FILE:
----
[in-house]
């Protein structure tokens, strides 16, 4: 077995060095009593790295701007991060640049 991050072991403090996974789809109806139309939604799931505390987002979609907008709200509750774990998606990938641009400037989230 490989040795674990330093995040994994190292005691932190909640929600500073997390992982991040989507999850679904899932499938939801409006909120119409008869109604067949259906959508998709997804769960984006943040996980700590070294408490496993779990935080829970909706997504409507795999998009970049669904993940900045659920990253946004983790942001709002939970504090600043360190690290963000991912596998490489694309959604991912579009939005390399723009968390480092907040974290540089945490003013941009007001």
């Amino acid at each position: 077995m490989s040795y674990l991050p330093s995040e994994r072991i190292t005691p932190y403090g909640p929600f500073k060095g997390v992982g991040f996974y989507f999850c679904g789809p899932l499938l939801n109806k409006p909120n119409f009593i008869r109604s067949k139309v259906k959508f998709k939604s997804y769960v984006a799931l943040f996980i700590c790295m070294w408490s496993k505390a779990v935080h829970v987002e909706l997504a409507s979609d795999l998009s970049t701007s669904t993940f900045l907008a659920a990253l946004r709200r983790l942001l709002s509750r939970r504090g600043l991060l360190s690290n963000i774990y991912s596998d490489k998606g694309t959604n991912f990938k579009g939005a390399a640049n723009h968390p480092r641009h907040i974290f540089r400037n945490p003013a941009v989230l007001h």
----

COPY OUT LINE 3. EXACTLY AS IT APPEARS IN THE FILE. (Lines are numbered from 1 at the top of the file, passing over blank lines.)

């Amino acid at each position: 077995m490989s040795y674990l991050p330093s995040e994994r072991i190292t005691p932190y403090g909640p929600f500073k060095g997390v992982g991040f996974y989507f999850c679904g789809p899932l499938l939801n109806k409006p909120n119409f009593i008869r109604s067949k139309v259906k959508f998709k939604s997804y769960v984006a799931l943040f996980i700590c790295m070294w408490s496993k505390a779990v935080h829970v987002e909706l997504a409507s979609d795999l998009s970049t701007s669904t993940f900045l907008a659920a990253l946004r709200r983790l942001l709002s509750r939970r504090g600043l991060l360190s690290n963000i774990y991912s596998d490489k998606g694309t959604n991912f990938k579009g939005a390399a640049n723009h968390p480092r641009h907040i974290f540089r400037n945490p003013a941009v989230l007001h």